Samuel Beckett and Modern Dance

  • Evelyne Clavier
Part of the Palgrave Studies in Modern European Literature book series (PMEL)


Samuel Beckett wrote that he could not talk about dancing in his German Diaries, on 11 February 1937. However, in this chapter, I aim to prove that during his formative years his encounter with dance, an art of ‘no-word’, affected durably his aesthetics and his ethics and made him someone new: a new writer speaking of a ‘literature of no-word’ (in a letter to Axel Kaun 9/7/1937) and a new citizen aware of the dangers of body and mind control and of political manipulation of language.

There is dance in Samuel Beckett’s own work: Lucky’s dance, the dance of the old fool, a far cry from the dance of glorious bodies of the Nazis. His representation of weakness, illness, and disability on stage has had a major influence on French contemporary dance, in particular the choreographer Maguy Marin, who continues in a certain way Samuel Beckett’s political work.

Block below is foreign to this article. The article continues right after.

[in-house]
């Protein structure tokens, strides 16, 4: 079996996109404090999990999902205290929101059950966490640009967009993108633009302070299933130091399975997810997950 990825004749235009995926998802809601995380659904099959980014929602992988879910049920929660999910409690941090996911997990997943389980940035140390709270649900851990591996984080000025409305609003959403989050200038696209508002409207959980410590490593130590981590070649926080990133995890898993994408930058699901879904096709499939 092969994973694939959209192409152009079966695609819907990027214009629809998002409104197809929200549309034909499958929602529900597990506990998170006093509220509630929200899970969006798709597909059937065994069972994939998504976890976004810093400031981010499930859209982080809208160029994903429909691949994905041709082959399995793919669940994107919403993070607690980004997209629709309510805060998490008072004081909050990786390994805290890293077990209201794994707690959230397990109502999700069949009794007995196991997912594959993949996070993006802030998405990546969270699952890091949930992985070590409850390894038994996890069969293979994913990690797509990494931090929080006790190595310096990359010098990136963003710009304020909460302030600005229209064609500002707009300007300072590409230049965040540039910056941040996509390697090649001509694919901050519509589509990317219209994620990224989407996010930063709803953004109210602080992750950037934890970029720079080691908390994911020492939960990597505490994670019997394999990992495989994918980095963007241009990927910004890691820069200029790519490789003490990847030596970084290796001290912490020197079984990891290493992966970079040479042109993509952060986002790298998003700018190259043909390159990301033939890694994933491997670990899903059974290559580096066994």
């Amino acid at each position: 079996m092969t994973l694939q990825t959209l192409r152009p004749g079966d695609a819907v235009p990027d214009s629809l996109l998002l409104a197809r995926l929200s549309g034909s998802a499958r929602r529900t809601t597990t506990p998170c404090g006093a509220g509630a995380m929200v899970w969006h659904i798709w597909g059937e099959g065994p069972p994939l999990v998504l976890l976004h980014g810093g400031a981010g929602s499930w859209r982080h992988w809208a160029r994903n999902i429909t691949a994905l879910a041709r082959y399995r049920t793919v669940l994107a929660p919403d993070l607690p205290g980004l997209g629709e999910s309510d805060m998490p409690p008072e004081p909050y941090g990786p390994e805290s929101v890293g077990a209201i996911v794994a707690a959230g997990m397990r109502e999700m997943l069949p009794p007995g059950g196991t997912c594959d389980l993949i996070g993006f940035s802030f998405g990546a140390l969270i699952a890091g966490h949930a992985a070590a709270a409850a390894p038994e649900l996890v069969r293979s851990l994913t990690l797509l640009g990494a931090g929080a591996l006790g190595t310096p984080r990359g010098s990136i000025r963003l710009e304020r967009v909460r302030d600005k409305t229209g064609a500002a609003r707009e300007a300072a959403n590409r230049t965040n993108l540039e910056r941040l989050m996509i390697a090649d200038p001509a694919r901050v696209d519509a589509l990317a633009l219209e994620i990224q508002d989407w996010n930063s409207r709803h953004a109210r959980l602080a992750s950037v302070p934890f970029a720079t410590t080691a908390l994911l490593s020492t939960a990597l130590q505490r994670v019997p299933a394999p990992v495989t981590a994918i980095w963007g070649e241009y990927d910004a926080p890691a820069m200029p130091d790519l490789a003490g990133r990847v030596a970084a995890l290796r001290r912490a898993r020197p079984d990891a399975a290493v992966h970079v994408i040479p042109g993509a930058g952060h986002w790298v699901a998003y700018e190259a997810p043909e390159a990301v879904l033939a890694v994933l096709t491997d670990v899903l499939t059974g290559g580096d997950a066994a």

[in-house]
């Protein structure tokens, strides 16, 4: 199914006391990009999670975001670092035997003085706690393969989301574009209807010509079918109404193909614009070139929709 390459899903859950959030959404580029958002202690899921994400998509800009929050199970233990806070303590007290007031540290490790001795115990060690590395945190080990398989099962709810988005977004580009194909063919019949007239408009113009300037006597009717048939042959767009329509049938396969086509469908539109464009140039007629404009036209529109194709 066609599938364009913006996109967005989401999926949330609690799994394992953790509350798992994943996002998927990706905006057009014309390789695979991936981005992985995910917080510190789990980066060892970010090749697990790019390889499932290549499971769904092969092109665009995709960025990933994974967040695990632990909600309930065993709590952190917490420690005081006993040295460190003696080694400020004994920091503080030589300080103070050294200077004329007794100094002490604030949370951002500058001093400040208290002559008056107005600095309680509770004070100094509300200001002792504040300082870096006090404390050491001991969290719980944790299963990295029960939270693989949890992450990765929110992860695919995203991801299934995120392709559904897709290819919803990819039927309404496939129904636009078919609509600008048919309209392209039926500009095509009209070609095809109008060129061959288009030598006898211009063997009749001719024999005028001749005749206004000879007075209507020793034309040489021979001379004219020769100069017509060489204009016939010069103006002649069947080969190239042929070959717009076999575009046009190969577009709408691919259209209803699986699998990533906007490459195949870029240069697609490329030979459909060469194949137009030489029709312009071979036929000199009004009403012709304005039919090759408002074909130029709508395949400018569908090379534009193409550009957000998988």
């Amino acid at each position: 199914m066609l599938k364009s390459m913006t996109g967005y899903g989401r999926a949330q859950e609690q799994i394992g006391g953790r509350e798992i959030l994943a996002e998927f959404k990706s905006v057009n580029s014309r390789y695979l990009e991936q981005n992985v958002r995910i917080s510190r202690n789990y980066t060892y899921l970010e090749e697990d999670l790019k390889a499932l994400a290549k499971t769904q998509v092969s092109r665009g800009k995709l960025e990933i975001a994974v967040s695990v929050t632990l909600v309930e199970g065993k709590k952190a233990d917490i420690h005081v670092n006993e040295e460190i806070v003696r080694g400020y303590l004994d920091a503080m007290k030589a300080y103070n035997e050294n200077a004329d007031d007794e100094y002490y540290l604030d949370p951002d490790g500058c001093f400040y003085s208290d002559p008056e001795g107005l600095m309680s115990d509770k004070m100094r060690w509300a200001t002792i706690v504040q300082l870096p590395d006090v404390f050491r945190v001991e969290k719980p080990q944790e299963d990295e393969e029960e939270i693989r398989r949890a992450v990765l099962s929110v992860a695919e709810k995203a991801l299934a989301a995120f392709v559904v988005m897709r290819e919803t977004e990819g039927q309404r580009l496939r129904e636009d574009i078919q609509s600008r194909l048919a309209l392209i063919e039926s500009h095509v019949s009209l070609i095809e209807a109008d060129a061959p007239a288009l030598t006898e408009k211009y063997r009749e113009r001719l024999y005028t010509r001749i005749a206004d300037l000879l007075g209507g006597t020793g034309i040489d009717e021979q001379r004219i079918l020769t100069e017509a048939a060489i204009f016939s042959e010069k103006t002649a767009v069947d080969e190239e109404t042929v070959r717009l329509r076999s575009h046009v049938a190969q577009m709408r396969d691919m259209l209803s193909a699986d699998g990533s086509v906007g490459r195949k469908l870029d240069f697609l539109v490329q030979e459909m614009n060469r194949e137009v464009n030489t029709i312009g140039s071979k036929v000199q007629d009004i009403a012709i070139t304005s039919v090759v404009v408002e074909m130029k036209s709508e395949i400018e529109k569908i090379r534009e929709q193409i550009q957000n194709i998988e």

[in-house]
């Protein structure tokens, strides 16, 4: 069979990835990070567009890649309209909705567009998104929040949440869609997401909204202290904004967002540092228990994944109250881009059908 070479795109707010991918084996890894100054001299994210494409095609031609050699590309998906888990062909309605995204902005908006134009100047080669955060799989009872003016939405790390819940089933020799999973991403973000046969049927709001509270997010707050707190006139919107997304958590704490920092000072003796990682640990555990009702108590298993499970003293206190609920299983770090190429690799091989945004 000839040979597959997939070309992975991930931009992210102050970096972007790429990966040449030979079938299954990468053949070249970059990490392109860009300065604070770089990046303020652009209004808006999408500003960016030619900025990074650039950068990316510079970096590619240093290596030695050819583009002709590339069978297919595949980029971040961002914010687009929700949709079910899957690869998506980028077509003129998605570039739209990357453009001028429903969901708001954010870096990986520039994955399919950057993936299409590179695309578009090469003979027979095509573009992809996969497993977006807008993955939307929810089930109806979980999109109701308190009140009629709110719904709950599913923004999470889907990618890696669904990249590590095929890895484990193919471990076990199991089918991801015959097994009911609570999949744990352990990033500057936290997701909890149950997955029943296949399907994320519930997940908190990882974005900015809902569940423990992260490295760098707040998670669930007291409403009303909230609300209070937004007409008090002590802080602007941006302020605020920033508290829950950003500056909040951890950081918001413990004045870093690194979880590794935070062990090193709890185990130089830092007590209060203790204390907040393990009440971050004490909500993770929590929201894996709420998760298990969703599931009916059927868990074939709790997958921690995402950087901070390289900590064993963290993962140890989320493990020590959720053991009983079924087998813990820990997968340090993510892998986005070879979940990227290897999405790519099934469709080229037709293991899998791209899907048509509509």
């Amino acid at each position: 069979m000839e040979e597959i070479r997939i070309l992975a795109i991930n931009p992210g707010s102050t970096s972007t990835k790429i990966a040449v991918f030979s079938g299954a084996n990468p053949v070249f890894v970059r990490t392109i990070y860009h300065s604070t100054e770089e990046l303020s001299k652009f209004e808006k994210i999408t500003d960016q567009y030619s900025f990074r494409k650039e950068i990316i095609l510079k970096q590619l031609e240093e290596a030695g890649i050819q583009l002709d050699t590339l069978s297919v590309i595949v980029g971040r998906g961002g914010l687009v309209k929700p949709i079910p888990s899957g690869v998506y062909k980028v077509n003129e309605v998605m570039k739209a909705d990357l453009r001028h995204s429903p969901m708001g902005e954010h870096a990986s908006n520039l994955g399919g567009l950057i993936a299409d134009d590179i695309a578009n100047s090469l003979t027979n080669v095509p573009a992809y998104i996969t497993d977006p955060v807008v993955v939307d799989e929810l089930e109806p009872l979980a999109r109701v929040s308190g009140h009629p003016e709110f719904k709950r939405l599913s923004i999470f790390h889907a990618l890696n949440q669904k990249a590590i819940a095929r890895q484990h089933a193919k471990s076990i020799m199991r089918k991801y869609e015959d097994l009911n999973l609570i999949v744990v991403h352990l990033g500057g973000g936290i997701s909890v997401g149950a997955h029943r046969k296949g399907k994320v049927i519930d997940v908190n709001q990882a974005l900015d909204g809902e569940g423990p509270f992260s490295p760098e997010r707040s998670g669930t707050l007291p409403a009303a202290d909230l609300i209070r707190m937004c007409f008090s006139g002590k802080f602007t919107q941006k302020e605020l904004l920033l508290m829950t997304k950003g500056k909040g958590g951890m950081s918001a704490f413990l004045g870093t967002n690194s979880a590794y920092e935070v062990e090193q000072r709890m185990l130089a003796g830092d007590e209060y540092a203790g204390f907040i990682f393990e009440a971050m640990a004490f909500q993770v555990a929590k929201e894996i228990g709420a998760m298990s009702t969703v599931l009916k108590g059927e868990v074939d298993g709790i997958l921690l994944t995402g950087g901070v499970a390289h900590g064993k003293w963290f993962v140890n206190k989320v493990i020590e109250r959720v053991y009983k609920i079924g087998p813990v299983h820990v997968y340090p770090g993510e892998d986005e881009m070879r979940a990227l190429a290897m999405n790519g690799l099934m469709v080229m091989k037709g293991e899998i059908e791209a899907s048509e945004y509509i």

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Copyright information

© The Author(s) 2018

Authors and Affiliations

  • Evelyne Clavier
    • 1
  1. 1.University of Bordeaux-MontaignePessacFrance

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